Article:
The only real issue is the price tag. Solids and Liquids. Acids and Bases. Chemical Equilibrium. Oxidation and Reduction.

Nuclear Chemistry. Organic Chemistry.

Chemical Thermodynamics. Periodic Table of the Elements Appendix: Throughout each chapter, I present two features that reinforce the theme of the textbook—that chemistry is all around you. Ever wonder about the chemical reactions that they undergo to give you clean and healthy teeth or shiny hair? I will explore some of these chemical reactions in future chapters. But this feature makes it clear that chemistry is, indeed, everywhere. The other feature focuses on chemistry that you likely indulge in every day: Carbonated beverages depend on the behavior of gases, foods contain acids and bases, and we actually eat certain rocks.

Can you guess which rocks without looking ahead? Cooking, eating, drinking, and metabolism—we are involved with all these chemical processes all the time. These two features allow us to see the things we interact with every day in a new light—as chemistry.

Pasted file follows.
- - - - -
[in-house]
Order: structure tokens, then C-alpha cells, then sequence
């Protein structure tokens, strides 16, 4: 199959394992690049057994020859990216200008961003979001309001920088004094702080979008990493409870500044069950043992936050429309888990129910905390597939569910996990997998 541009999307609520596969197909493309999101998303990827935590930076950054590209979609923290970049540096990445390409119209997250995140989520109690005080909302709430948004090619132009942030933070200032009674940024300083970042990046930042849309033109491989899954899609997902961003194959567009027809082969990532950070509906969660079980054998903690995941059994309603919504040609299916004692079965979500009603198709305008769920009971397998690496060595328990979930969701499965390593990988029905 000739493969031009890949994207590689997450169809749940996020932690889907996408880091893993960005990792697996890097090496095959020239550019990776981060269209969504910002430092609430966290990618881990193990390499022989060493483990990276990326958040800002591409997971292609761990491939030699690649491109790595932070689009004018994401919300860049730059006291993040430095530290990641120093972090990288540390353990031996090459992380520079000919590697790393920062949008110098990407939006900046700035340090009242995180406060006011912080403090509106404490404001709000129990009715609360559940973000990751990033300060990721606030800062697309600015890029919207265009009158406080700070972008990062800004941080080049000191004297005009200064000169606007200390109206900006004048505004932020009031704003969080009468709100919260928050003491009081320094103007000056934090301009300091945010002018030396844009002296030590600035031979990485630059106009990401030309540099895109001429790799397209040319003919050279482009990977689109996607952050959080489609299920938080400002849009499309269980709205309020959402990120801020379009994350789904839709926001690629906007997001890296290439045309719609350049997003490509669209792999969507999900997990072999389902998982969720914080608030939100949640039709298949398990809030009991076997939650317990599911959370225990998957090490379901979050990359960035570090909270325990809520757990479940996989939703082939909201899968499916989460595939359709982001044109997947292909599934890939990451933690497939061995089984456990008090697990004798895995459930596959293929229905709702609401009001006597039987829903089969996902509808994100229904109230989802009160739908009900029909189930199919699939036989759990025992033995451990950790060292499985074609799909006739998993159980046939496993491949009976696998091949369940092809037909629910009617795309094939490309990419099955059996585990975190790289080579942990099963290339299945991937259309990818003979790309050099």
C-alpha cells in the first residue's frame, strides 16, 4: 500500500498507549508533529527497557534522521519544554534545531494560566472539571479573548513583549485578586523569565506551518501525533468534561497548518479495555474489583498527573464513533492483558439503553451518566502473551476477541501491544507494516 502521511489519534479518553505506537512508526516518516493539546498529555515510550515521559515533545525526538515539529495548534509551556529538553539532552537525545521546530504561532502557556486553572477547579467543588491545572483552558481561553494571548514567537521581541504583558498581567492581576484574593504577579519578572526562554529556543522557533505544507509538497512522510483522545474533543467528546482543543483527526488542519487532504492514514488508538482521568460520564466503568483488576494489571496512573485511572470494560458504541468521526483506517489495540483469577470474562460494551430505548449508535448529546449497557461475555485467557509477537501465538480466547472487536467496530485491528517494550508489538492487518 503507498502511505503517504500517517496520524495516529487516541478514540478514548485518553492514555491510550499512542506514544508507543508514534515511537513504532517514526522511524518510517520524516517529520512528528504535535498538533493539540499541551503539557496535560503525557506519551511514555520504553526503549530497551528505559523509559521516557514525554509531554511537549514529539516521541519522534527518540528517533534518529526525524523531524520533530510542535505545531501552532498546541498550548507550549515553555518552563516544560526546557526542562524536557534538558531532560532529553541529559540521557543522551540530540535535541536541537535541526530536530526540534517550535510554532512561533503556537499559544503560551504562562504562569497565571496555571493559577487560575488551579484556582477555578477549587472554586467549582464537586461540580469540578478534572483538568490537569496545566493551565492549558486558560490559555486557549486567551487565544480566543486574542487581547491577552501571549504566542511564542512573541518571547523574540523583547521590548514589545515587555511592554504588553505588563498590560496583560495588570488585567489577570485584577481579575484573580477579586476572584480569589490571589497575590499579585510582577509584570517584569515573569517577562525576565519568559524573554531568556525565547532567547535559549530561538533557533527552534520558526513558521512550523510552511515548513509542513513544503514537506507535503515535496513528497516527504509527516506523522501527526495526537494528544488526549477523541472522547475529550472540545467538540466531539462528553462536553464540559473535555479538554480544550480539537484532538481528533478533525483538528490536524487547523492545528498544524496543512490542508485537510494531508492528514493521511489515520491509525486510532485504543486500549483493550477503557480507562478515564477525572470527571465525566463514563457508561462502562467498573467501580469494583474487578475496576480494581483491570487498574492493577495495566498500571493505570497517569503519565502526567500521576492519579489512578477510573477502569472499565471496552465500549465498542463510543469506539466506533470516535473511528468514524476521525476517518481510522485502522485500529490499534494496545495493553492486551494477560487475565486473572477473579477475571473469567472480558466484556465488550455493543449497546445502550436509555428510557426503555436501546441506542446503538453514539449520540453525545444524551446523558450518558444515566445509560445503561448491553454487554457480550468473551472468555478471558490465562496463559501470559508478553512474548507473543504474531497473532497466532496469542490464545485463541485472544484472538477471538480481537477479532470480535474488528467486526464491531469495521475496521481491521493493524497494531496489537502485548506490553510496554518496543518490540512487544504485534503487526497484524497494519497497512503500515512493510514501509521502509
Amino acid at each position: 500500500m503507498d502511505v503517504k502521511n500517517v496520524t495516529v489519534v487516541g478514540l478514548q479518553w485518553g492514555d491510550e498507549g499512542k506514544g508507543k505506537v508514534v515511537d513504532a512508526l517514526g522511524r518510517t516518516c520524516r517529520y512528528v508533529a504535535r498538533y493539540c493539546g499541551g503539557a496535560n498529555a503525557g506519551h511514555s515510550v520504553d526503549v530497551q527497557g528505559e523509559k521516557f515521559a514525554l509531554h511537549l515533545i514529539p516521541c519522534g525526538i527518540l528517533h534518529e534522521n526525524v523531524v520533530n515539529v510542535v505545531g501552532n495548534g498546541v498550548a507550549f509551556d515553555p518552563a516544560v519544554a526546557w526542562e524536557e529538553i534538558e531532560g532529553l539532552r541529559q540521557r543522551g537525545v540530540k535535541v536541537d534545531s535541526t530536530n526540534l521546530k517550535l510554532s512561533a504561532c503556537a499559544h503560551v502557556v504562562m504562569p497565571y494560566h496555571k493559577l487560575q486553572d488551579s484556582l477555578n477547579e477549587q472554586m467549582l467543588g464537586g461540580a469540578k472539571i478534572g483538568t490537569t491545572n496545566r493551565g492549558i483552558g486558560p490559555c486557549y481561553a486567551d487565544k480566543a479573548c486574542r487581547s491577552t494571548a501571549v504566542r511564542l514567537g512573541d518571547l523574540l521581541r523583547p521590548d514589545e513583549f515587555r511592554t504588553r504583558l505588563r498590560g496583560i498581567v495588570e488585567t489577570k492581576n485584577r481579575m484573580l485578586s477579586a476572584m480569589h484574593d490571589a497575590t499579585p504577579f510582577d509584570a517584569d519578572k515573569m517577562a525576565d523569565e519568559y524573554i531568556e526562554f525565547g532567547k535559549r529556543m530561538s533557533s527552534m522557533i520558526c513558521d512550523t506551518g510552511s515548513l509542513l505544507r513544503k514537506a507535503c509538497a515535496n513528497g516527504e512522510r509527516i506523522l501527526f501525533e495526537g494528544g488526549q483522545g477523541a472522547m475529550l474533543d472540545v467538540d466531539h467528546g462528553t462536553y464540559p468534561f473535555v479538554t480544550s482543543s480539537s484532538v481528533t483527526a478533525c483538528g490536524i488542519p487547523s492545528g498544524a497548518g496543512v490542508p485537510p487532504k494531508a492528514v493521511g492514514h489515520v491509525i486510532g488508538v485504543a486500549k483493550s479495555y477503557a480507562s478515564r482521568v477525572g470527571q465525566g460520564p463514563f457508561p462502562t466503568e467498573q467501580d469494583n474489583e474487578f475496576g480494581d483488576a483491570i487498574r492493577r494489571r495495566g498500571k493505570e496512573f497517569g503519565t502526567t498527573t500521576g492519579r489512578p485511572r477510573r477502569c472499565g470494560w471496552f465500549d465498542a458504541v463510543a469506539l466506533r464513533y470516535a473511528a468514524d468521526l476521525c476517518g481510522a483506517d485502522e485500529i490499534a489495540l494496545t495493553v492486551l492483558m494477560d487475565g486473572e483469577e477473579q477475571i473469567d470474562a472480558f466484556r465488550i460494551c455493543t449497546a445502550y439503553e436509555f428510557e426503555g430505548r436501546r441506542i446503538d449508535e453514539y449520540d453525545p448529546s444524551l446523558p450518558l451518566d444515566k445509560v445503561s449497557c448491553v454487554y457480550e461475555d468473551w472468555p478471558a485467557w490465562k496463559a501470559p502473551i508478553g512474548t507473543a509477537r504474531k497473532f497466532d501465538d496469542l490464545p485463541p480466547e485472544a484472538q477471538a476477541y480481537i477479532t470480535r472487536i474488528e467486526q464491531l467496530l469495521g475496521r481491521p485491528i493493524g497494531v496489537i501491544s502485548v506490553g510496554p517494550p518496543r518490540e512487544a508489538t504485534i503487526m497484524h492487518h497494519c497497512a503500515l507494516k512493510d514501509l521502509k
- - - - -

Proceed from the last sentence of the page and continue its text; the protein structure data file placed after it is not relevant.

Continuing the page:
The textbook content was produced by David W. Here are some errors.

2nd Edition

It should be one double head arrow. The question listed the three reactions one after another. Those could be separated to avoid any confusion. No Figure 7.

Introductory Chemistry Online

It will be better to include those hydrogens, since alkane is saturated hydrocarbons, not just carbon chains. The process to convert 2. Also one multi-step conversion is not given here. In the column of substituent formula, there should be a hypen after the alkyl group. All the content is up-to-date. I like the way the author lay out each chapter, starting with interesting facts about chemistry, then subjects with examples and exercise, key takeaways, Chemistry is everywhere.

End of chapter review, and comprehensive exercises. The text is written in the way easy to understand, which can be easily implemented.

The text is written in the language at the students' level with learning objectives. Here are some suggestions the author might consider. List of rule of significant figures for calculation in Chapter 2, general formula to name compound for Chapter 3, and table of functional group and structures for Chapter 16 could be summarized separately.